There is not much room for upside, and cotton prices continue to stabilize

In the first week of the new year (August 1-5), after five consecutive increases in the previous week, ICE cotton futures prices were indecisive between supply concerns and declini…

In the first week of the new year (August 1-5), after five consecutive increases in the previous week, ICE cotton futures prices were indecisive between supply concerns and declining demand, and prices still maintained a stable trend. As USDA’s supply and demand forecast approaches, the market’s expectations that the reduction in U.S. cotton supply will soon materialize has increased. As of August 5, the December contract closed at 96.13 cents/pound, down 0.61 cents from the previous week, and the market continued to consolidate in a narrow range above 90 cents.

Judging from the situation in the past week, with the occurrence of rainfall in the cotton-producing areas of the United States, the rate of high-quality cotton in the United States has increased from 34% to 38%, and the seedling situation in Texas has improved significantly. However, while drought conditions have eased in southern Texas and Oklahoma, drought conditions continue to worsen in western Texas. In the coming week, western Texas will continue to experience high temperatures and low rainfall. Therefore, concerns about U.S. cotton supply have not eased at all, and market expectations for the USDA to significantly reduce U.S. cotton production are still strong. Moreover, as the drought continues to develop, US cotton production will not be adjusted in place at once, and may continue to decline in the future.

The net contract volume of U.S. cotton exports has been negative for two consecutive weeks. As of the week of July 28, less than 10 countries and regions had signed contracts for U.S. cotton exports, 16 had canceled contracts, and China had canceled more than 20,000 tons of contracts. However, with the support of weather factors, ICE futures are indifferent to the continuous decline in U.S. cotton exports, relying on the reduction of U.S. cotton production. Moreover, according to USDA statistics, as of July 28, the cumulative volume of cotton contracts signed in the United States for the new year has reached 4.828 million bales, which is much higher than the 3.314 million bales in the same period last year and is the highest level in the same period since 2018/19. At the same time, there are still 7.35 million bales of US cotton unshipped in 2021/22, and the market believes that a large amount of cotton will be carried over to 2022/23.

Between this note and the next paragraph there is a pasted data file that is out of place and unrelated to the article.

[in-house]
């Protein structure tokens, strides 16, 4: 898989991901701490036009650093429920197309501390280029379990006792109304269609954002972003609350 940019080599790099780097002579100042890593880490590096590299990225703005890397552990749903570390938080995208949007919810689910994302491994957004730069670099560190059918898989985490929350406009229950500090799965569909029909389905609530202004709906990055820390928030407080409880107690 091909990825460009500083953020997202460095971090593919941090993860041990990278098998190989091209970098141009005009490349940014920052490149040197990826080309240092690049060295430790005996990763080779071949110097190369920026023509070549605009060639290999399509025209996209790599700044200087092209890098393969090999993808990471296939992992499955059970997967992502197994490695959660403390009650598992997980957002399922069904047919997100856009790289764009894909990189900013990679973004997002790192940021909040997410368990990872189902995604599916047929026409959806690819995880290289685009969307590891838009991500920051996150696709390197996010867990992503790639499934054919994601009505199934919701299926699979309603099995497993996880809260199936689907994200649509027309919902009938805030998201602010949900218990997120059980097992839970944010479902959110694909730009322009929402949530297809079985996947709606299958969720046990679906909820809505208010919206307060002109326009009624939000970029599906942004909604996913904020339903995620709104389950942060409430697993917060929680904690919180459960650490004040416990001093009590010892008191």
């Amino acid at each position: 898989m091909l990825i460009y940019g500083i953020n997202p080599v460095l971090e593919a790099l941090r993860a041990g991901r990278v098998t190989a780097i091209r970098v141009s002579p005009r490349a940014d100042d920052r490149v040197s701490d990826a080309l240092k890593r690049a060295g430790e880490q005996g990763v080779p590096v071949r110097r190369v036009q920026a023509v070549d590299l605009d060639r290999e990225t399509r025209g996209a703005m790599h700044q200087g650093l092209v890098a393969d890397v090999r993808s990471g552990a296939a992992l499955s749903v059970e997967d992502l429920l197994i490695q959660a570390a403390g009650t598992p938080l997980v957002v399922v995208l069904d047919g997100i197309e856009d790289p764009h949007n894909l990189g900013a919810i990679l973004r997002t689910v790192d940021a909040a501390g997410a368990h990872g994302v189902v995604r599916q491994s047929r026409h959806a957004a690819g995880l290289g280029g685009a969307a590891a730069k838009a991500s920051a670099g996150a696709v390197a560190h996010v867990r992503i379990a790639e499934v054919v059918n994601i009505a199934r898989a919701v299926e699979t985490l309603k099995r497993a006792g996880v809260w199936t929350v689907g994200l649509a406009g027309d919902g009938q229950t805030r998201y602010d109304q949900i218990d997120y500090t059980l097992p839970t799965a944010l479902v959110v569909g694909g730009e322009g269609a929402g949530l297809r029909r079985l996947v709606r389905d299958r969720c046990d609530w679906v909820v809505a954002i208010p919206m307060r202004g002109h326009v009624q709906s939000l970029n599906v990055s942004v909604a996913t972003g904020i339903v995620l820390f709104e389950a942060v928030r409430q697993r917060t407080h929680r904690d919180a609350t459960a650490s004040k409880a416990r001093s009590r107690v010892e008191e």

According to the analysis of foreign cotton professionals, judging from the performance of the entire commodity market, the early market decline was largely not caused by man-made factors. Artificial intelligence such as “algorithmic trading programs” played an important role in this process, causing almost all commodities to fell at the same time. Now, energy, grain, metals and other types of products with good fundamentals now have good buying opportunities. For cotton, although the possibility of funds continuing to be short cannot be completely ruled out, and inflation will be suppressed by interest rate increases, inflation will not completely disappear. In this context, the possibility of funds shorting the market is not high. Coupled with the support of cotton’s own fundamentals, cotton prices do not have full downward momentum. In fact, the fact that U.S. cotton signings were so dismal that they did not trigger a market sell-off also explains some problems.

The new year has begun. To what extent global inflation and economic recession will affect cotton consumption and whether supply problems can offset the decline in demand are the focus of the market at this stage and will also form the market outline of the new year. For now, the slowdown in global textile downstream orders has greatly suppressed cotton consumption. Cotton prices have little room for upward growth and will continue to consolidate in the short term.

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Author: clsrich